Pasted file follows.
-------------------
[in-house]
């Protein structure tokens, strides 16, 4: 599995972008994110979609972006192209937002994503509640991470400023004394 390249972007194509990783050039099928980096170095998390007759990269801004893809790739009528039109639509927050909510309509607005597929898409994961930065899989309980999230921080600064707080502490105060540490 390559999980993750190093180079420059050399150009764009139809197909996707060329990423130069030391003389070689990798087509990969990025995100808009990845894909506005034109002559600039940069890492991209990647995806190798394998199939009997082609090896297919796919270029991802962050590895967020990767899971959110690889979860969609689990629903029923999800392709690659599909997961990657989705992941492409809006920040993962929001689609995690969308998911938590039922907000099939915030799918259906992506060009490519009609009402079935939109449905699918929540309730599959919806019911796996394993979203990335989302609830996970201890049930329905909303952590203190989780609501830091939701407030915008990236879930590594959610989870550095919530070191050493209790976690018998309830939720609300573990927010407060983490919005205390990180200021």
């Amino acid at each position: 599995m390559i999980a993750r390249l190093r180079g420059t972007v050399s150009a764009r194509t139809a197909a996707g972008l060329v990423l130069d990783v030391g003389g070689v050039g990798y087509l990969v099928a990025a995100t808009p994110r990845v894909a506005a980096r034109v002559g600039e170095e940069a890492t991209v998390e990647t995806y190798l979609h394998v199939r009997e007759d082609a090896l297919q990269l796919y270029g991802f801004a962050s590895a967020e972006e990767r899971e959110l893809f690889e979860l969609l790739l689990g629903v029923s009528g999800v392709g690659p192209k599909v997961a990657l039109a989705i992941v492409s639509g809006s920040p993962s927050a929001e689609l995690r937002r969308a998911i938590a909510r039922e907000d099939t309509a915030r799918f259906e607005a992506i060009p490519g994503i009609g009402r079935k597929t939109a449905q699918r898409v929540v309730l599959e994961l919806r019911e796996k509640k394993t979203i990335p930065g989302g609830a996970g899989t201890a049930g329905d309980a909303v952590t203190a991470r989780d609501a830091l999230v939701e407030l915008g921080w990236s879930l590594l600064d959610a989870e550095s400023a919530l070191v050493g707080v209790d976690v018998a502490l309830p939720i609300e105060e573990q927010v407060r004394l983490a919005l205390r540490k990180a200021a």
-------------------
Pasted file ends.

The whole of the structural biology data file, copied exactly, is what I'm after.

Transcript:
[in-house]
């Protein structure tokens, strides 16, 4: 599995972008994110979609972006192209937002994503509640991470400023004394 390249972007194509990783050039099928980096170095998390007759990269801004893809790739009528039109639509927050909510309509607005597929898409994961930065899989309980999230921080600064707080502490105060540490 390559999980993750190093180079420059050399150009764009139809197909996707060329990423130069030391003389070689990798087509990969990025995100808009990845894909506005034109002559600039940069890492991209990647995806190798394998199939009997082609090896297919796919270029991802962050590895967020990767899971959110690889979860969609689990629903029923999800392709690659599909997961990657989705992941492409809006920040993962929001689609995690969308998911938590039922907000099939915030799918259906992506060009490519009609009402079935939109449905699918929540309730599959919806019911796996394993979203990335989302609830996970201890049930329905909303952590203190989780609501830091939701407030915008990236879930590594959610989870550095919530070191050493209790976690018998309830939720609300573990927010407060983490919005205390990180200021």
């Amino acid at each position: 599995m390559i999980a993750r390249l190093r180079g420059t972007v050399s150009a764009r194509t139809a197909a996707g972008l060329v990423l130069d990783v030391g003389g070689v050039g990798y087509l990969v099928a990025a995100t808009p994110r990845v894909a506005a980096r034109v002559g600039e170095e940069a890492t991209v998390e990647t995806y190798l979609h394998v199939r009997e007759d082609a090896l297919q990269l796919y270029g991802f801004a962050s590895a967020e972006e990767r899971e959110l893809f690889e979860l969609l790739l689990g629903v029923s009528g999800v392709g690659p192209k599909v997961a990657l039109a989705i992941v492409s639509g809006s920040p993962s927050a929001e689609l995690r937002r969308a998911i938590a909510r039922e907000d099939t309509a915030r799918f259906e607005a992506i060009p490519g994503i009609g009402r079935k597929t939109a449905q699918r898409v929540v309730l599959e994961l919806r019911e796996k509640k394993t979203i990335p930065g989302g609830a996970g899989t201890a049930g329905d309980a909303v952590t203190a991470r989780d609501a830091l999230v939701e407030l915008g921080w990236s879930l590594l600064d959610a989870e550095s400023a919530l070191v050493g707080v209790d976690v018998a502490l309830p939720i609300e105060e573990q927010v407060r004394l983490a919005l205390r540490k990180a200021a």